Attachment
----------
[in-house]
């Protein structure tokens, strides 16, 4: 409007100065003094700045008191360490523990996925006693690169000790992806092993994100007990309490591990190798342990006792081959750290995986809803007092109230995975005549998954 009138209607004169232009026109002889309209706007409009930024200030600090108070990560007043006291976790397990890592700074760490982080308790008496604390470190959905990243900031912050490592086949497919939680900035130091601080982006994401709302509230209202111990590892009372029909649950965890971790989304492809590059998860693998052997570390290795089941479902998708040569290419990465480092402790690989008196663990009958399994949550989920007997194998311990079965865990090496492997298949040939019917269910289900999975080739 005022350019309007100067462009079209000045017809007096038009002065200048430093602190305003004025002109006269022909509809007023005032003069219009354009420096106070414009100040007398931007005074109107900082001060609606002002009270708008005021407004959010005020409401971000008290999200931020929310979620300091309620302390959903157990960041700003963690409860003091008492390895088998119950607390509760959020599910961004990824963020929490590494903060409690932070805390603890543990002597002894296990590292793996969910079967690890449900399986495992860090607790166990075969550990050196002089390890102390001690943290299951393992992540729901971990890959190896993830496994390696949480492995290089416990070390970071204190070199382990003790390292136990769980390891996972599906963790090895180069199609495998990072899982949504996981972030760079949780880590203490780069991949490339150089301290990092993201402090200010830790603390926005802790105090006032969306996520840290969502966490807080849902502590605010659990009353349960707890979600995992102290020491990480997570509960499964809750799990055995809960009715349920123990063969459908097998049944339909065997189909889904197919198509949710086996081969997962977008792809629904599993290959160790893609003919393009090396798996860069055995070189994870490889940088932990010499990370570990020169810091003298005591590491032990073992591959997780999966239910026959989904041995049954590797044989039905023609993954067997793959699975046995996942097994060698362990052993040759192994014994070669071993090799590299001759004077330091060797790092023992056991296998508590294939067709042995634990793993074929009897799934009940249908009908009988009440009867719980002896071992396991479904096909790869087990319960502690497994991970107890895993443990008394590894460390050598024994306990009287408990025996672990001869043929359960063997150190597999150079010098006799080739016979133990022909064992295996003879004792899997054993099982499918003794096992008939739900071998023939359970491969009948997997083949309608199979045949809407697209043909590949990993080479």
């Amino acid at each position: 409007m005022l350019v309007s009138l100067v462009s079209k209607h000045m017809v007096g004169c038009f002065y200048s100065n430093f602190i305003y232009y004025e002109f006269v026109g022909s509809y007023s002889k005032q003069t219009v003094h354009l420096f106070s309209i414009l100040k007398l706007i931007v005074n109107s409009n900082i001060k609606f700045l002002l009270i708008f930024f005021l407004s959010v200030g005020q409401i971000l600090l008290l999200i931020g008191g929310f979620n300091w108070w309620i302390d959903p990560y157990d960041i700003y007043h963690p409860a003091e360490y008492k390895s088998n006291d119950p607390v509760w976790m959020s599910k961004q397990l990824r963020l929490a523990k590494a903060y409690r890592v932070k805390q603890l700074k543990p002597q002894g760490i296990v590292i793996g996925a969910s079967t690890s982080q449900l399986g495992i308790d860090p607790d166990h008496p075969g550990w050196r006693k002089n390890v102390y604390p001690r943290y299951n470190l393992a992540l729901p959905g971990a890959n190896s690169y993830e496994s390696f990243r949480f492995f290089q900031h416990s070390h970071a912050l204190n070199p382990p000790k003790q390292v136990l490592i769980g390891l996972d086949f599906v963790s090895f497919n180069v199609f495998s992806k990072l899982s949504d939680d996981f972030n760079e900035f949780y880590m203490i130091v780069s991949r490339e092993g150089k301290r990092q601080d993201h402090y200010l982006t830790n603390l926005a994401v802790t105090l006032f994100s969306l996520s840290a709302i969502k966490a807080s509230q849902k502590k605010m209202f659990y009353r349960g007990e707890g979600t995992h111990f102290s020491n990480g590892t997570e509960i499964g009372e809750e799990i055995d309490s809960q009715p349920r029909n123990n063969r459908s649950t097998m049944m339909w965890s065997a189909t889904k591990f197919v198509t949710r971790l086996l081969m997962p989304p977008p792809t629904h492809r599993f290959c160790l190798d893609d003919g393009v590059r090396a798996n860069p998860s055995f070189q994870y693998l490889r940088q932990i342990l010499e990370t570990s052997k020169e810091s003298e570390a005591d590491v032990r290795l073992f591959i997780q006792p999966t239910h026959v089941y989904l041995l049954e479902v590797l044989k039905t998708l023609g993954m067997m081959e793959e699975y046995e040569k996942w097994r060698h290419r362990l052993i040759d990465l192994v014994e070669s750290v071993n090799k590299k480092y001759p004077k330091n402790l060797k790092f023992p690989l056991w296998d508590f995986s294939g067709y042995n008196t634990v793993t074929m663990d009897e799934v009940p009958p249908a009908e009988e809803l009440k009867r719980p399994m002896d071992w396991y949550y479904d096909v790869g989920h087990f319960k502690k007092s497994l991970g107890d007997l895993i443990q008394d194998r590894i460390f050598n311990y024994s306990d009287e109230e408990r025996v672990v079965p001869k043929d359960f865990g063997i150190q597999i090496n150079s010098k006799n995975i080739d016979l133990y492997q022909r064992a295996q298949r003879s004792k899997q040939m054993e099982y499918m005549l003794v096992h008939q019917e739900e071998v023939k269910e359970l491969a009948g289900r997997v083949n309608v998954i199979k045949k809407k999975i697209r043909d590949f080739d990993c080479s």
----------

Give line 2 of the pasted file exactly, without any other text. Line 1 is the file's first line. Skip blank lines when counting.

């Protein structure tokens, strides 16, 4: 409007100065003094700045008191360490523990996925006693690169000790992806092993994100007990309490591990190798342990006792081959750290995986809803007092109230995975005549998954 009138209607004169232009026109002889309209706007409009930024200030600090108070990560007043006291976790397990890592700074760490982080308790008496604390470190959905990243900031912050490592086949497919939680900035130091601080982006994401709302509230209202111990590892009372029909649950965890971790989304492809590059998860693998052997570390290795089941479902998708040569290419990465480092402790690989008196663990009958399994949550989920007997194998311990079965865990090496492997298949040939019917269910289900999975080739 005022350019309007100067462009079209000045017809007096038009002065200048430093602190305003004025002109006269022909509809007023005032003069219009354009420096106070414009100040007398931007005074109107900082001060609606002002009270708008005021407004959010005020409401971000008290999200931020929310979620300091309620302390959903157990960041700003963690409860003091008492390895088998119950607390509760959020599910961004990824963020929490590494903060409690932070805390603890543990002597002894296990590292793996969910079967690890449900399986495992860090607790166990075969550990050196002089390890102390001690943290299951393992992540729901971990890959190896993830496994390696949480492995290089416990070390970071204190070199382990003790390292136990769980390891996972599906963790090895180069199609495998990072899982949504996981972030760079949780880590203490780069991949490339150089301290990092993201402090200010830790603390926005802790105090006032969306996520840290969502966490807080849902502590605010659990009353349960707890979600995992102290020491990480997570509960499964809750799990055995809960009715349920123990063969459908097998049944339909065997189909889904197919198509949710086996081969997962977008792809629904599993290959160790893609003919393009090396798996860069055995070189994870490889940088932990010499990370570990020169810091003298005591590491032990073992591959997780999966239910026959989904041995049954590797044989039905023609993954067997793959699975046995996942097994060698362990052993040759192994014994070669071993090799590299001759004077330091060797790092023992056991296998508590294939067709042995634990793993074929009897799934009940249908009908009988009440009867719980002896071992396991479904096909790869087990319960502690497994991970107890895993443990008394590894460390050598024994306990009287408990025996672990001869043929359960063997150190597999150079010098006799080739016979133990022909064992295996003879004792899997054993099982499918003794096992008939739900071998023939359970491969009948997997083949309608199979045949809407697209043909590949990993080479």